Sweden's prestigious medical university, the Karolinska Institute, just published an interesting study that may link fast food and junk food to Alzheimers. It seems that mice fed a diet rich in fat, sugar and cholesterol for nine months developed a preliminary stage of the irregularities that form in the brains of Alzheimer’s patients. Karolinska researchers believe that this shows how this difficult-to-treat disease might one day be preventable.
Alzheimer’s is the most common form of dementia. The underlying causes of Alzheimer’s disease are still something of a mystery, but there are a number of known risk factors. The most common is a variant of a certain gene (apoE4) that is found in 15-20 per cent of the population.
Susanne Akterin of the Karolinska studied mice that had been genetically modified to mimic the effects of apoE4 in humans. The mice were then fed for nine months on a diet rich in fat, sugar and cholesterol, representing the nutritional content of fast food (the diet we promote around the world from the USA).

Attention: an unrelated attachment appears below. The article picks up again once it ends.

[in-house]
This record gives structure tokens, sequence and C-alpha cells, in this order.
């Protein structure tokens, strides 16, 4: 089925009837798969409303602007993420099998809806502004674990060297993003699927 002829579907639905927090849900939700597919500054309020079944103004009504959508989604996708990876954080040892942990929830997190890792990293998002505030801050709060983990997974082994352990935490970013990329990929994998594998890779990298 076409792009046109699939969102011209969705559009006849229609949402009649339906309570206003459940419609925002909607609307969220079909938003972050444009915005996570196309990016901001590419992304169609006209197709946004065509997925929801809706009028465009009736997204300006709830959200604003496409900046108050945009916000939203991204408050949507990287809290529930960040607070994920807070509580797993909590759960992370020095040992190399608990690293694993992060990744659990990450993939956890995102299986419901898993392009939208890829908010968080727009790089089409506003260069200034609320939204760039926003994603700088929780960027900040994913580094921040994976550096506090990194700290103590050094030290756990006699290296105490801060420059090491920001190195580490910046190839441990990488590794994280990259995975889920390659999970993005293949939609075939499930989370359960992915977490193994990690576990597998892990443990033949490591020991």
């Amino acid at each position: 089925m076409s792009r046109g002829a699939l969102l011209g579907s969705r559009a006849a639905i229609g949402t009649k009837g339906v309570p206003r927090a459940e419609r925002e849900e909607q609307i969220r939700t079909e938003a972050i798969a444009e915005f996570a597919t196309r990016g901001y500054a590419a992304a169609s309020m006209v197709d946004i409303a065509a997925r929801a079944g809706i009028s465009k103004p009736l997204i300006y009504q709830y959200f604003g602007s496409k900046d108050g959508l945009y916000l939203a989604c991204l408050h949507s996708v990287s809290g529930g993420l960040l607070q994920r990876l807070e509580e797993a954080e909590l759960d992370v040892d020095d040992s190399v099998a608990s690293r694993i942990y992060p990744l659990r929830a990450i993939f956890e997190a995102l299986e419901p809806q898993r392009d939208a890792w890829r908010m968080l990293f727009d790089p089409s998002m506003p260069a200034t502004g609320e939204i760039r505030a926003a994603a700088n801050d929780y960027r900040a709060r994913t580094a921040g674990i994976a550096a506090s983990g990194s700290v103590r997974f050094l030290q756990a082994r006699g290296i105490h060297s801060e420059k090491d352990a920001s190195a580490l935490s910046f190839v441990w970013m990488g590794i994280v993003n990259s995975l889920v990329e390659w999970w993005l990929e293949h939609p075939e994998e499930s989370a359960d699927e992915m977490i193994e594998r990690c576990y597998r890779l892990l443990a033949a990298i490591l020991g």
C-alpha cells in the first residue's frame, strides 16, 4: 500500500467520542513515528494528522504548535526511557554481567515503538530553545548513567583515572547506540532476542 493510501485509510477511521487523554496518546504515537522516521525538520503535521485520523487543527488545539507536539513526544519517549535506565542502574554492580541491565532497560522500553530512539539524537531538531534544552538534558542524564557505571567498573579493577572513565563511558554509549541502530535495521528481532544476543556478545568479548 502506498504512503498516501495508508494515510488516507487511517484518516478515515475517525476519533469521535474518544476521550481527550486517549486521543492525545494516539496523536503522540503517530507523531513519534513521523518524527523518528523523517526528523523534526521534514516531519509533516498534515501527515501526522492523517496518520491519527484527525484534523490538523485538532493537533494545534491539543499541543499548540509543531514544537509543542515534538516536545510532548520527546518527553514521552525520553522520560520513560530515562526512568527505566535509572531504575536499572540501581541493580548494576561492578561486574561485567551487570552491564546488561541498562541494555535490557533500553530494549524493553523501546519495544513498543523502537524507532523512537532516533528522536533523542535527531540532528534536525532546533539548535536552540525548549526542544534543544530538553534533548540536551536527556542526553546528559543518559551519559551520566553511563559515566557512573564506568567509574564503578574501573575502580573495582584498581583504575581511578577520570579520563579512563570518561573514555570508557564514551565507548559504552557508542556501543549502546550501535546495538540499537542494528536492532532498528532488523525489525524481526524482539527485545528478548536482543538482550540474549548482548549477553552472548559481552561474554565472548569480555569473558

“On examining the brains of these mice, we found a chemical change not unlike that found in the Alzheimer brain,” said Akterin, postgraduate at KI Alzheimer’s Disease Research Center.
A substance was seen that forms the neurofibrillary tangles observed in Alzheimer’s patients, which prevents the cells them from functioning normally and eventually leads to their death. Akterin and her team also noted indications that cholesterol in the junk food reduced levels of another brain substance, Arc, a protein involved in memory storage.
“We now suspect that a high intake of fat and cholesterol in combination with genetic factors, such as apoE4, can adversely affect several brain substances, which can be a contributory factor in the development of Alzheimer’s,” says the Karolinska press release.